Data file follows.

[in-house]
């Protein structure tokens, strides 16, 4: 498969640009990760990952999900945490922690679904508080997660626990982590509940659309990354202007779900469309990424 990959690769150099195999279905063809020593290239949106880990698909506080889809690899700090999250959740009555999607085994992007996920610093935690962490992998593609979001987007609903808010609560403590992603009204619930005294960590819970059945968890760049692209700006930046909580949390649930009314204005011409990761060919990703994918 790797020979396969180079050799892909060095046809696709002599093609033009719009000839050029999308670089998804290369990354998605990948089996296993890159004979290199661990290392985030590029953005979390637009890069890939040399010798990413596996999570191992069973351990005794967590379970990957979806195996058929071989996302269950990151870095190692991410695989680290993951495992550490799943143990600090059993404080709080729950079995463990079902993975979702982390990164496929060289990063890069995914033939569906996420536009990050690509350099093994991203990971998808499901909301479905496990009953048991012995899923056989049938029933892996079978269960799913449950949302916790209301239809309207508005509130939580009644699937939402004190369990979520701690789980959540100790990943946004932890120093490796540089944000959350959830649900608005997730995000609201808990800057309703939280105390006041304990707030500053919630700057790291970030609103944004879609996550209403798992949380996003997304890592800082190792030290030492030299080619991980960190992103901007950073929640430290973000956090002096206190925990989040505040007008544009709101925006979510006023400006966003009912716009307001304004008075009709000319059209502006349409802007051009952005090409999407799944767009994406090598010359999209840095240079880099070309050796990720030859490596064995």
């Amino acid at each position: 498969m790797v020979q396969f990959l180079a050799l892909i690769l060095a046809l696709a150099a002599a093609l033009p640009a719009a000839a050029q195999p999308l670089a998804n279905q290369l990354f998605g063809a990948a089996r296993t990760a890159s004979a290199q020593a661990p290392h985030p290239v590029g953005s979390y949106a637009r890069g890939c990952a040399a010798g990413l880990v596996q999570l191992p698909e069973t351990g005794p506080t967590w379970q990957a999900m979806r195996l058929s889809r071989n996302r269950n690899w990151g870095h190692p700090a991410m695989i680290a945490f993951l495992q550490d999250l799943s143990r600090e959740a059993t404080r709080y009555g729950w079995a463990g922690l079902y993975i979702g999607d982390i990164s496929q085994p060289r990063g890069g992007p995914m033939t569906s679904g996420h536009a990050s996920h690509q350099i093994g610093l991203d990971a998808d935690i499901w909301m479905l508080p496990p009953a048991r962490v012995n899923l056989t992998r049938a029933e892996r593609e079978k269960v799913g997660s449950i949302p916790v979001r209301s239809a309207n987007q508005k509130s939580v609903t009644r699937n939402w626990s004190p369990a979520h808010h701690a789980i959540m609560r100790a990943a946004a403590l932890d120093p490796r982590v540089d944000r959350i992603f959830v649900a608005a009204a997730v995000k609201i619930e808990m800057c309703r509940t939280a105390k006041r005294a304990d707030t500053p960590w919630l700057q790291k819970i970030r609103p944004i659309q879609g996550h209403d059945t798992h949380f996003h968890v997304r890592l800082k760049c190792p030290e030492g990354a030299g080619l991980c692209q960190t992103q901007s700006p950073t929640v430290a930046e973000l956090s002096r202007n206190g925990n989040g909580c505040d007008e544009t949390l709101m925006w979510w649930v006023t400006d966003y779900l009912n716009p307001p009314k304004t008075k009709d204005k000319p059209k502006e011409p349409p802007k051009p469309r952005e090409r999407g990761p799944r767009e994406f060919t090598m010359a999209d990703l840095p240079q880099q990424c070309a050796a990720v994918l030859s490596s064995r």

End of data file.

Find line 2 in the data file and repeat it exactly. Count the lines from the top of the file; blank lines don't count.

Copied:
């Protein structure tokens, strides 16, 4: 498969640009990760990952999900945490922690679904508080997660626990982590509940659309990354202007779900469309990424 990959690769150099195999279905063809020593290239949106880990698909506080889809690899700090999250959740009555999607085994992007996920610093935690962490992998593609979001987007609903808010609560403590992603009204619930005294960590819970059945968890760049692209700006930046909580949390649930009314204005011409990761060919990703994918 790797020979396969180079050799892909060095046809696709002599093609033009719009000839050029999308670089998804290369990354998605990948089996296993890159004979290199661990290392985030590029953005979390637009890069890939040399010798990413596996999570191992069973351990005794967590379970990957979806195996058929071989996302269950990151870095190692991410695989680290993951495992550490799943143990600090059993404080709080729950079995463990079902993975979702982390990164496929060289990063890069995914033939569906996420536009990050690509350099093994991203990971998808499901909301479905496990009953048991012995899923056989049938029933892996079978269960799913449950949302916790209301239809309207508005509130939580009644699937939402004190369990979520701690789980959540100790990943946004932890120093490796540089944000959350959830649900608005997730995000609201808990800057309703939280105390006041304990707030500053919630700057790291970030609103944004879609996550209403798992949380996003997304890592800082190792030290030492030299080619991980960190992103901007950073929640430290973000956090002096206190925990989040505040007008544009709101925006979510006023400006966003009912716009307001304004008075009709000319059209502006349409802007051009952005090409999407799944767009994406090598010359999209840095240079880099070309050796990720030859490596064995």